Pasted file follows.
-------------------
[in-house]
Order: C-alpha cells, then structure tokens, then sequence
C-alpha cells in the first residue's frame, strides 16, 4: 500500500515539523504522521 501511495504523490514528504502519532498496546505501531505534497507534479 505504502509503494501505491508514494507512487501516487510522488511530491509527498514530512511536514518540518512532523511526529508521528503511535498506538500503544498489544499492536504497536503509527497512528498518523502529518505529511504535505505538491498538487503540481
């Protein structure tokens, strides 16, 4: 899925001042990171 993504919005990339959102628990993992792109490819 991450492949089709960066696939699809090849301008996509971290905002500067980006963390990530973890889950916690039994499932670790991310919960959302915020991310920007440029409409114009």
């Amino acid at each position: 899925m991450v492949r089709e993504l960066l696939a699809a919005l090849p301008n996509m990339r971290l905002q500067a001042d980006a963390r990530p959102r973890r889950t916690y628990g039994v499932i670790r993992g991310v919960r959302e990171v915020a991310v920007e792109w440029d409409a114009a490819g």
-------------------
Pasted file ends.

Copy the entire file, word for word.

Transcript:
[in-house]
Order: C-alpha cells, then structure tokens, then sequence
C-alpha cells in the first residue's frame, strides 16, 4: 500500500515539523504522521 501511495504523490514528504502519532498496546505501531505534497507534479 505504502509503494501505491508514494507512487501516487510522488511530491509527498514530512511536514518540518512532523511526529508521528503511535498506538500503544498489544499492536504497536503509527497512528498518523502529518505529511504535505505538491498538487503540481
């Protein structure tokens, strides 16, 4: 899925001042990171 993504919005990339959102628990993992792109490819 991450492949089709960066696939699809090849301008996509971290905002500067980006963390990530973890889950916690039994499932670790991310919960959302915020991310920007440029409409114009």
């Amino acid at each position: 899925m991450v492949r089709e993504l960066l696939a699809a919005l090849p301008n996509m990339r971290l905002q500067a001042d980006a963390r990530p959102r973890r889950t916690y628990g039994v499932i670790r993992g991310v919960r959302e990171v915020a991310v920007e792109w440029d409409a114009a490819g």